About three years ago, I headed to Chile with my colleague and friend Dr. Patricia Alvarez-Campos. She had received a grant to collect and study polychaete worms in Central Chile. For those of you who don’t know what a polychaete is, think of the gorgeous cousins of your good ‘ol earthworms; polychaetes are annelids, like earthworms and leeches, mostly marine and extremely diverse both in terms of species numbers and body shapes. Many of the readers of Reefs might have had to deal with these marine worms in their aquariums, as they can be introduced in live rock and can eat up all your beautiful corals.
Patricia was completing her doctoral research at the time, studying the biodiversity and reproduction of a group of polychaete worms called syllids. Syllid worms are very diverse, with more than 700 species described so far, and can be found in almost every marine environment, from the shallowest coral reefs to the deepest ocean trenches. They also have a very unique mode of reproduction that is often synchronized with the moon cycle.
We organized an expedition to central Chile and arranged a collaboration with researchers at the Estación Costera de Investigaciones Marinas (ECIM). ECIM is a marine research center with an associated marine protected area that belongs to the Pontificia Universidad Católica de Chile, and it is located in Las Cruces, in the Valparaíso Region. During our time here, we mainly wanted to investigate the diversity of syllid worms in the area. How many species are there? Are they similar to the species we find in other areas of the Pacific Ocean? Are there new species waiting to be discovered?
But discovering new species of worms was not our only focus during this expedition. We were also interested in the reproduction of some particular species of syllid worms. We wanted to know whether reproduction in these species is synchronized with the moon cycle, with which particular phase of the moon, and whether different species are synchronized with different phases of the moon. So we spent over a month collecting polychaetes in different moments of the moon cycle and making observations about their reproductive state.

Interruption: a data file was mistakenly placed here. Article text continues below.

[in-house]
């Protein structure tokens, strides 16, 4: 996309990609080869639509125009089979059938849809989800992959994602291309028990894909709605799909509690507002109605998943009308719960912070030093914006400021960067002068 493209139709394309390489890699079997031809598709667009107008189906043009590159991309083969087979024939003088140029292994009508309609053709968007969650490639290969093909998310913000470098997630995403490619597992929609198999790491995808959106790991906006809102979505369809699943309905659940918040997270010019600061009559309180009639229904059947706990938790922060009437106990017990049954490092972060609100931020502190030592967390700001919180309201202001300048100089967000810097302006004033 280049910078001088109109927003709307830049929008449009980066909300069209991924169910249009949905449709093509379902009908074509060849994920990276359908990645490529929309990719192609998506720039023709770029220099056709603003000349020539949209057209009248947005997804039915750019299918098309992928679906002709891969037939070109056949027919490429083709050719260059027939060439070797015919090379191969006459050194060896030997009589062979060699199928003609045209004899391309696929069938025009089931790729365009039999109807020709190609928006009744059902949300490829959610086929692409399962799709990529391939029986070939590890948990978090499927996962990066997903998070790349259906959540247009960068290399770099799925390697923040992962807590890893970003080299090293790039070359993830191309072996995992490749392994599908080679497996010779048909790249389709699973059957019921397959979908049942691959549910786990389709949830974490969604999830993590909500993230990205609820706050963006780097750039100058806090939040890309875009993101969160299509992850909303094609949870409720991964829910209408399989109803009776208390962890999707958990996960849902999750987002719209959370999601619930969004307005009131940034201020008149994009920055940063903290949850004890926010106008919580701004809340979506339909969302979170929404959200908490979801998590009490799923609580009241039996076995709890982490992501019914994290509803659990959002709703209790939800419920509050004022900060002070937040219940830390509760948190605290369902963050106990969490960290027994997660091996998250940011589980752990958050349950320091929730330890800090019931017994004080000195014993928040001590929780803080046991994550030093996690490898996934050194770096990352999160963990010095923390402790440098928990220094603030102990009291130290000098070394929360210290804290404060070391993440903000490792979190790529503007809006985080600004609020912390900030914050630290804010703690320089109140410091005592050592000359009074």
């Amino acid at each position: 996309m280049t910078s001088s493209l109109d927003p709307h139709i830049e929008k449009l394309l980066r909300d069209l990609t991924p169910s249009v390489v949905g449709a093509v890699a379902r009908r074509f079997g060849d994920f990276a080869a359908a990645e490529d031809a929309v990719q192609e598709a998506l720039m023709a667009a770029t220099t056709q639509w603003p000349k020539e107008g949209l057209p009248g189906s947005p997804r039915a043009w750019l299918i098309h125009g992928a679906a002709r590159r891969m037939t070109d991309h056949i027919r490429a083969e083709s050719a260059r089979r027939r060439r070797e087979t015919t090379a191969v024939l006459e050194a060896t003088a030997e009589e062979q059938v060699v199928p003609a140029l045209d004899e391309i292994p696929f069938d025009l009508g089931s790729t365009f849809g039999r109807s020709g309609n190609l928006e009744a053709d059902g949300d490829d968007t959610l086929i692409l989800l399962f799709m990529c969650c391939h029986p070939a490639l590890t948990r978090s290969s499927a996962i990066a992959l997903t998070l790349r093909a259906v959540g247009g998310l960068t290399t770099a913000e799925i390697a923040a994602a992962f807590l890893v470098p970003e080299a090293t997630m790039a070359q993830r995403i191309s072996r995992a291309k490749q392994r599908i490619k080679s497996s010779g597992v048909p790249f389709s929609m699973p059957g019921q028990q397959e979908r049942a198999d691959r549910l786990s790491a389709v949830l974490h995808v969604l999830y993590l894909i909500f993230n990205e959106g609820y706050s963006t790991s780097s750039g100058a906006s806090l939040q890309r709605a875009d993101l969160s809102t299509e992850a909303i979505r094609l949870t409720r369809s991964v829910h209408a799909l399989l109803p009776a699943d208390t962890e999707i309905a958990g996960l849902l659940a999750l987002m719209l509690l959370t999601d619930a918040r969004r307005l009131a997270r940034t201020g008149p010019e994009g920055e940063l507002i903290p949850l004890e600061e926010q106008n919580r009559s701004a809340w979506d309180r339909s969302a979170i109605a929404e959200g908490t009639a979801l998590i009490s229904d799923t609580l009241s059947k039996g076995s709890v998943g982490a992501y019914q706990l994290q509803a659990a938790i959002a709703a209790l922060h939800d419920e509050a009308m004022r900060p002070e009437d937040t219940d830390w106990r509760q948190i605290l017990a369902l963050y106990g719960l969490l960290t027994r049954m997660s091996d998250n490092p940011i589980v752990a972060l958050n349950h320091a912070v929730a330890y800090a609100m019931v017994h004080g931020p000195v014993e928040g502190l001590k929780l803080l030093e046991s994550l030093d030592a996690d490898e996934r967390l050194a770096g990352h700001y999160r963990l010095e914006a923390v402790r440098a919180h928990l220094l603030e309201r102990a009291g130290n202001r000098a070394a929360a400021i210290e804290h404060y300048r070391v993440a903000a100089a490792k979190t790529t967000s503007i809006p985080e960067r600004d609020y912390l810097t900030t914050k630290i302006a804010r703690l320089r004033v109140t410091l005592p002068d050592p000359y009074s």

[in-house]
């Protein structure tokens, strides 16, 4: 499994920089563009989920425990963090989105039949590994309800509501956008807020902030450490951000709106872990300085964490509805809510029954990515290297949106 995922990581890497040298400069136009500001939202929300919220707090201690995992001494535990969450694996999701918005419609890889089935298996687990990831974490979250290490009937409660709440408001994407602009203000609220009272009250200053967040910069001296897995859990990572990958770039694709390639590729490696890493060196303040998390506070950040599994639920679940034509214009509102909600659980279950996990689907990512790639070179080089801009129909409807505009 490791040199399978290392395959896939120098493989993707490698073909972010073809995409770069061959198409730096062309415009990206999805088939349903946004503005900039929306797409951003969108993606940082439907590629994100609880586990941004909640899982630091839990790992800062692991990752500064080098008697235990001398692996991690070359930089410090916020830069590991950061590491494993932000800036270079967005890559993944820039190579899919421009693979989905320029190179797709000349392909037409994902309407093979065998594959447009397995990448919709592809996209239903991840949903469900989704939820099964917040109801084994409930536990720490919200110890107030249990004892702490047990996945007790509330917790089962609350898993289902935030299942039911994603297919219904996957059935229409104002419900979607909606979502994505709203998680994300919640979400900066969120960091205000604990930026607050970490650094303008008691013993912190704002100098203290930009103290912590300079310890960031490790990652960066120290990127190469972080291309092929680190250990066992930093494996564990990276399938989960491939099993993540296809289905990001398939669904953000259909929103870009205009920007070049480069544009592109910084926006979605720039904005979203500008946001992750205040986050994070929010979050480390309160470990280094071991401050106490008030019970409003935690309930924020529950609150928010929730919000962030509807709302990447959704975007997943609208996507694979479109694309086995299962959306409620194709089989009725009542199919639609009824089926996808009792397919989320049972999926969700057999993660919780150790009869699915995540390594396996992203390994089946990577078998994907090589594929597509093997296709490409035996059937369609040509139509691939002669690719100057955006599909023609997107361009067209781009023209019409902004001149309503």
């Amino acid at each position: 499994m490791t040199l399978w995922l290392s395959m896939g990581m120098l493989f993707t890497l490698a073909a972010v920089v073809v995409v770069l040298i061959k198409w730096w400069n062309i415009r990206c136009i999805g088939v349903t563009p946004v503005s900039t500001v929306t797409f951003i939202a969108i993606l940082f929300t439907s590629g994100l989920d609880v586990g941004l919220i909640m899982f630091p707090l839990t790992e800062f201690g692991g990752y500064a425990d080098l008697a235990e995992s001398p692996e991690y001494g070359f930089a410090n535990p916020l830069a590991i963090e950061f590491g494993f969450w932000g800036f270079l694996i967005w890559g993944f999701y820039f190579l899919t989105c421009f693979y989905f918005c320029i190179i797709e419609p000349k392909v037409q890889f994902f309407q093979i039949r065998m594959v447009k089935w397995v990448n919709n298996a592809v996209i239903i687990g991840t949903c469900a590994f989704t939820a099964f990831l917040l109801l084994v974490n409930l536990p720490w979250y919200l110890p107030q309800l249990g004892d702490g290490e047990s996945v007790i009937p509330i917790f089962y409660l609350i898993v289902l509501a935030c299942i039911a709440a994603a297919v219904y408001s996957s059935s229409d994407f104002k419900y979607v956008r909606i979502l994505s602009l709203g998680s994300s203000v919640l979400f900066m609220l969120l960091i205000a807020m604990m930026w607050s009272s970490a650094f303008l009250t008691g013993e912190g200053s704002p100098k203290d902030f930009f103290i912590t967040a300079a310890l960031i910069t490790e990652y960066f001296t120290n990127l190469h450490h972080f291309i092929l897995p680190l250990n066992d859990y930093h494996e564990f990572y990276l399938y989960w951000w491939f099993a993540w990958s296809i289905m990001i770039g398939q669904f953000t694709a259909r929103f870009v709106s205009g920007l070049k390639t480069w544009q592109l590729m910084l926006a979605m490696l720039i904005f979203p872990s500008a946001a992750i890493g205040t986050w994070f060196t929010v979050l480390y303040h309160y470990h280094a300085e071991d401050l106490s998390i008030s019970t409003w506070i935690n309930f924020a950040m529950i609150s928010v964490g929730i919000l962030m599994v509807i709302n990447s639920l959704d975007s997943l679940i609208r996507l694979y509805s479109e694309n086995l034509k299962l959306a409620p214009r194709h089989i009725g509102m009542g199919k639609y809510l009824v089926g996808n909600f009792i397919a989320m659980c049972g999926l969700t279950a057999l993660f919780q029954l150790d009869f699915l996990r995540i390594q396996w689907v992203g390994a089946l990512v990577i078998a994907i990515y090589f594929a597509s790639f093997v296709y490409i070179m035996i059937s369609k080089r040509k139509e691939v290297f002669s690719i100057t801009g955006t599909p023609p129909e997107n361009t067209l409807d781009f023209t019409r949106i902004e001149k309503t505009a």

One night while looking at a specimen under the microscope (they are only a few cm in length and just a couple mm wide) we noticed it had little appendages in the shape of a cup all over its body. These little cups –the very scientific name we gave them– would open and close like an upside down minuscule jelly fish. At first, we thought it was some kind of filter feeding mechanism or a sensory appendage, but we had never seen anything like that before. The little cups were a mystery to us. After observing them carefully and speaking with a couple of colleagues, we realized that they were actually symbionts.
The symbiotic little cups were peritrich ciliates, a group of protozoans with the shape of a disc or bell, and hair-like appendages. Peritrich ciliates often live as epibionts (symbionts that attach to the external surface of the host) of different marine organisms, but no one had observed them as epibionts of syllid polychaetes yet! And even more exciting, the three different species of little cups we found turned out to be new species to science. We teamed up with an expert on the taxonomy of this group of organisms and described the three new species of protozoans.
So not only did we discovered a new symbiotic association between polychaete worms and protozoans but we also discovered and described three new species to science. And all of this happened while we were studying the diversity and reproductive patterns of a few species… and it happened because of scientific curiosity.
As Einstein said:
“The important thing is not to stop questioning. Curiosity has its own reason for existence. One cannot help but be in awe when he contemplates the mysteries of eternity, of life, of the marvelous structure of reality. It is enough if one tries merely to comprehend a little of this mystery each day.”
You can read the scientific article we wrote reporting this discovery here.